On this visit, I saw a note on the menu “Try our delectable daiquiris.” The waitress said I could get two flavors mixed, a half-and-half daiquiri. That sounded good, so I ordered one that was half strawberry, half pina colada. She asked if I wanted alcohol, that would be $2 extra. Since I did not have to drive I said yes to the alcohol. I have to admit I did not expect what she brought me.
I didn’t expect a frozen drink but that it what I got, it looked like something I might get at Dairy Queen. But it was so good! I tried to use the straw to drink it, but it was so thick that the straw was not working. So, I stuck it down to the bottom of the glass where it appeared to be more like a liquid and took a big sip.
As it happens, the alcohol was not mixed in with the frozen concoction, they had simply put a couple of shots of rum in the bottom of the glass before adding the frozen mixture. So, when I took the big sip I got a large mouthful of rum! That’s fine if you’re expecting it, but I wasn’t. Oh my.
Several swallows later I had managed to empty my mouth of the rum but I had learned a lesson: small sips from the bottom of the glass. In the meantime I used a spoon to eat the frozen mixture and it was wonderful, both tasty and refreshing. I wish I could get something like this here at home. I liked it so much that I ordered a second one, but I must admit it was virgin, no alcohol.
The food at Twin Brothers was outstanding, I recommend it to all. We have already decided to go back to Nassau next year, and Twin Brothers will be one of our first stops. If you visit Fish Fry, ignore the rest, go to Twin Brothers! (Here is their website.)
I always do the same thing when I travel overseas: as soon as I clear Customs at my destination I go to the foreign currency booth at the airport and pay an exorbitant fee to get enough local currency to get me through the first day or two. After that, I use an ATM to get my currency. Thankfully, I did not have to do this during our trip to Nassau.
The exchange rate between the United States and the Bahamas is very simple: one to one. One American dollar equals one Bahamian dollar. With so many American tourists visiting, businesses will accept both currencies in payment. You can pay for an item with American money, Bahamian money, or a combination of the two. The same thing happens when you get your change back: it may be American, it may be Bahamian, or a combination of the two. This greatly simplifies things!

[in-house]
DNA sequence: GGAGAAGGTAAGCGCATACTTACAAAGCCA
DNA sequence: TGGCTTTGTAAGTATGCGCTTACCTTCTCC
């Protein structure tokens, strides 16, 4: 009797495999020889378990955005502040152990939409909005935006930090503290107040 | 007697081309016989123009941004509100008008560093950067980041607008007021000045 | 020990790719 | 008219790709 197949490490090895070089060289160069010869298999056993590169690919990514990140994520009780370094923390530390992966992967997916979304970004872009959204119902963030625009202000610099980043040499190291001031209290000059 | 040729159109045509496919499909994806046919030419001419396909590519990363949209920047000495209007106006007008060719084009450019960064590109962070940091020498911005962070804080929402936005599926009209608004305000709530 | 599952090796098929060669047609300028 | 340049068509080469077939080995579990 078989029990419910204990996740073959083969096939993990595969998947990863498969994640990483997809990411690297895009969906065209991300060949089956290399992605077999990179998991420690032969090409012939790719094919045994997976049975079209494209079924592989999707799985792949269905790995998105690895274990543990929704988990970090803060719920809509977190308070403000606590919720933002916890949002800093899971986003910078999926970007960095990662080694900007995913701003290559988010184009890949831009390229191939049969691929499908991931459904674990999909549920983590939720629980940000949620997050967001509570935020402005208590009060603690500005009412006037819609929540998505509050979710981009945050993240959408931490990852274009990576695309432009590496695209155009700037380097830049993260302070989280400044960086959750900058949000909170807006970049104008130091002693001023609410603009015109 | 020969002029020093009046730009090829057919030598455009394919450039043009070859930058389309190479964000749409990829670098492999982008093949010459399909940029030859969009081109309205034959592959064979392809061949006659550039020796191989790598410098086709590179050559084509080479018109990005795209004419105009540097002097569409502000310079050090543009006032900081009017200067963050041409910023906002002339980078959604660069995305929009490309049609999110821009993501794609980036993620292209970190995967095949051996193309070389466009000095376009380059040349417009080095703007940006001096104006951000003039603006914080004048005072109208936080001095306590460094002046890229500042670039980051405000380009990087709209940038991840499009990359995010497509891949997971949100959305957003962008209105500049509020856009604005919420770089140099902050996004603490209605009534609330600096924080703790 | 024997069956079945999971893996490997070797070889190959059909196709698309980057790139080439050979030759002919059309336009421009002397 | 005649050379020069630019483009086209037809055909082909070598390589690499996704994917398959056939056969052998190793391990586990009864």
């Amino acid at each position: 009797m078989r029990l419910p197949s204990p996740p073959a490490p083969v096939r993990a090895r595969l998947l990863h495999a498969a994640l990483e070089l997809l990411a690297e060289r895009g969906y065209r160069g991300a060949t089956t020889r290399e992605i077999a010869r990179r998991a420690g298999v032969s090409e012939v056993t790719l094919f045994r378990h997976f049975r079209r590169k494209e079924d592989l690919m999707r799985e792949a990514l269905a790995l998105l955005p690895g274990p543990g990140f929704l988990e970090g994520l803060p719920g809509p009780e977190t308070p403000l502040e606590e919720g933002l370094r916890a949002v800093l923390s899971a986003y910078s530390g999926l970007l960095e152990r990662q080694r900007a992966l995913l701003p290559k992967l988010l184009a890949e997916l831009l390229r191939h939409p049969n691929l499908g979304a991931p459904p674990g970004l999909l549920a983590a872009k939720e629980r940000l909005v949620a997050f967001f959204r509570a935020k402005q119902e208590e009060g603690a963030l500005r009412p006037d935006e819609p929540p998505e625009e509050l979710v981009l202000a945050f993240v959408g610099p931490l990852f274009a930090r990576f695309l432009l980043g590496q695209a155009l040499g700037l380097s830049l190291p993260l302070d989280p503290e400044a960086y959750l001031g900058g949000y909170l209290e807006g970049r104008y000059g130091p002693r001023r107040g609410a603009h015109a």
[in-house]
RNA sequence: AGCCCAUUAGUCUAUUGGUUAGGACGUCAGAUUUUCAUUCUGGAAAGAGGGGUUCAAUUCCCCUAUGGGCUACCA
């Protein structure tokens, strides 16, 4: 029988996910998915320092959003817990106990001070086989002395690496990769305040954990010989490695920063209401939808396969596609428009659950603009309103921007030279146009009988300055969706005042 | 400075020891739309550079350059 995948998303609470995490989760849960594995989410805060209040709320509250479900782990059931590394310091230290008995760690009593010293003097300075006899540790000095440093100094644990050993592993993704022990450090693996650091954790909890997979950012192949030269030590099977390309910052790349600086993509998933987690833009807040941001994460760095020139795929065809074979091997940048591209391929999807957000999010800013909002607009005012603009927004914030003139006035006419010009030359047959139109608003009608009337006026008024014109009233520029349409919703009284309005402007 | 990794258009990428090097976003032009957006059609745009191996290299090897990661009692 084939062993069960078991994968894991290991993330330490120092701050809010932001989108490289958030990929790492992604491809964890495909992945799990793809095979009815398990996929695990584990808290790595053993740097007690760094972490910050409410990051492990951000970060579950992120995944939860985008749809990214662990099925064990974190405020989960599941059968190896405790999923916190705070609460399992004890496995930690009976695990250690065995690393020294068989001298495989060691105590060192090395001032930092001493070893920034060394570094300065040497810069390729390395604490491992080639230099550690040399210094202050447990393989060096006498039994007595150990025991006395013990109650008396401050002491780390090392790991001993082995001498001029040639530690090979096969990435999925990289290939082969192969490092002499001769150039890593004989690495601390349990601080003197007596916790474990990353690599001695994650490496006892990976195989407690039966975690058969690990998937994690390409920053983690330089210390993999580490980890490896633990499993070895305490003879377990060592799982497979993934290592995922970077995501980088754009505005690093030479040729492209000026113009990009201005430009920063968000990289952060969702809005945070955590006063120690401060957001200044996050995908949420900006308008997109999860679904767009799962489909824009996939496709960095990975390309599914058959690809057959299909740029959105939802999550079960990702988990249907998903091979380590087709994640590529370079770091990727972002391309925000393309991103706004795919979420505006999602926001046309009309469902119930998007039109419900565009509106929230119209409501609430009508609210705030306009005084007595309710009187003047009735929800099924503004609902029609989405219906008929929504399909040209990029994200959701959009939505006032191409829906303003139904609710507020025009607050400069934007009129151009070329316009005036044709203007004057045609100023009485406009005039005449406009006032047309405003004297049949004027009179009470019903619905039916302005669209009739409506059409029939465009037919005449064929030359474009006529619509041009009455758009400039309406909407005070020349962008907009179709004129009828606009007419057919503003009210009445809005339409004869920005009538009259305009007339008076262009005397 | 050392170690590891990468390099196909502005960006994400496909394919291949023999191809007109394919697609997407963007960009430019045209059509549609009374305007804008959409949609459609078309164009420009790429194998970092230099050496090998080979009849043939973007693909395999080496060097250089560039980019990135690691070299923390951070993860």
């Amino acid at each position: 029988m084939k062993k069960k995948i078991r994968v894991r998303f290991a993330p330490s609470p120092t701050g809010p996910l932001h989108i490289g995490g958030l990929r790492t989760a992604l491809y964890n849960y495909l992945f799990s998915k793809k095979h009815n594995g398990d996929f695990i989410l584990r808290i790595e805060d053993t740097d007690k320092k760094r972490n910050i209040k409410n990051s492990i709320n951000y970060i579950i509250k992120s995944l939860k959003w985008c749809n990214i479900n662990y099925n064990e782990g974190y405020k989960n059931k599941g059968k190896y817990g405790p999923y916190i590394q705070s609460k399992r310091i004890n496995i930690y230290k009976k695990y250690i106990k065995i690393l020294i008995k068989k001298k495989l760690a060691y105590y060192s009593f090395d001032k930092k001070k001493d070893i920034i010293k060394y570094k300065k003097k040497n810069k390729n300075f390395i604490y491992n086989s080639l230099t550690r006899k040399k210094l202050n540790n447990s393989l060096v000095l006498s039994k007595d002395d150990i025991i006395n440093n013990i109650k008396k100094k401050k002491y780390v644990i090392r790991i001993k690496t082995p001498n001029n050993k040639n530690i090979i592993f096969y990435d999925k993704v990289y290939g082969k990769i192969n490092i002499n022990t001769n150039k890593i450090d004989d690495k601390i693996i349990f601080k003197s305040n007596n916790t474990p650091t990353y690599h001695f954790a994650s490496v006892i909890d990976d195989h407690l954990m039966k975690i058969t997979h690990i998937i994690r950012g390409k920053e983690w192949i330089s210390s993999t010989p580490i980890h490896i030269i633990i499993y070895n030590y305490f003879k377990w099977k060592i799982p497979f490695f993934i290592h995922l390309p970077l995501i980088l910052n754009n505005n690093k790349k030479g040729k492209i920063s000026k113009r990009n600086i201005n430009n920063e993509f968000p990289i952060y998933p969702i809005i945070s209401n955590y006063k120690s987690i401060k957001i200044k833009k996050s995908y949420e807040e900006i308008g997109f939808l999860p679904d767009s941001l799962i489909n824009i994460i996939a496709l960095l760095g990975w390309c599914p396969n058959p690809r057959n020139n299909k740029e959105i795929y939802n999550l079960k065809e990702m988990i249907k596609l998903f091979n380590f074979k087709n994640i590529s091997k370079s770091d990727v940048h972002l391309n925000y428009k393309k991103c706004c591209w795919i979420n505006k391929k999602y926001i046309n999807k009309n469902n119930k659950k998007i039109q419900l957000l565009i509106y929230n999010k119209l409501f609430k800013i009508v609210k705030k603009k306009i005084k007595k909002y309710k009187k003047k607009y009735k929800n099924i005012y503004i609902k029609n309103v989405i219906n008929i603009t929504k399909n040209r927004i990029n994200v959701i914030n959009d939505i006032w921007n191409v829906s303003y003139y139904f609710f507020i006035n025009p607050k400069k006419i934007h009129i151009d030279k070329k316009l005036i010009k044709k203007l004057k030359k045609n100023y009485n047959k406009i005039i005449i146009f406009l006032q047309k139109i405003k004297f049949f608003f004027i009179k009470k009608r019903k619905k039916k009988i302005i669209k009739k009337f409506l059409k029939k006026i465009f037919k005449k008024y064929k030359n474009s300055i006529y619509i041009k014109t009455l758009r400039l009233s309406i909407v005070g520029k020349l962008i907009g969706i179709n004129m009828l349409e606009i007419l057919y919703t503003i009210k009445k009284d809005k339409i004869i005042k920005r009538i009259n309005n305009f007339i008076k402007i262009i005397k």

It’s interesting to see how banks handle this. I used two ATMs during our visit: neither of these were in a hotel lobby or a shopping area, they were both at banks. One ATM gave me all Bahamian money, the other gave me all American money. No problem, they both spent the same.
The only currency difficulty I had during the trip took place at the Crystal Palace Casino, next door to our hotel. I had a Bahamian $100 bill and wanted to play the slot machines, but the machines only took American currency. I went to the cashier’s window and tried to change the Bahamian bill to American but the lady told me she was not allowed to exchange currency.
“This is all I have,” I said, holding the Bahamian bill. “If you won’t exchange it, how do I play the slot machines?”
“Well sir, you can use it as a bet at the tables.”
“I don’t want to play the tables, I want to play the slots. How do I to that?”
Her solution was for me to leave the casino and go to the front desk at the hotel where they would exchange the bill for me. That’s annoying, but I had no other choice and did that.
Perhaps the Bahamas Gaming Commission prohibits casinos from changing currency. If so, I can understand that. But if they don’t, that was lousy customer service.
One thing that was different in Nassau from the US was the way you give tips for good service. The tips were automatic on this trip. For example, every restaurant automatically added a 15% gratuity to the bill. Normally, I only see that at home for groups of 6 or more. In Nassau you will always pay it.
Tips at the hotel were interesting. They explained the process to me as I checked in. We would be charged a one-time fee of $6 per person as a tip for the doorman. That was $12. Then we would be charged a fee of $18 per person per night as tips for housekeeping, maintenance, etc. So, that was an additional $36 per day! I think that was excessive, but I couldn’t do much about it. On the other hand, they did provide free high speed Internet in the room; normally that costs $20 a day at a luxury hotel, so that helped lessen the pain.
All in all, we liked the exchange rate because we did not have to calculate anything, ten dollars was ten dollars. That was much easier than it was, for example, when we were in Thailand a few years ago and saw that a souvenir cost 825 Baht (approximately 25 USD).
So, enjoy your trip to the Bahamas. If you are American, currency exchange is one thing you will not have to worry about.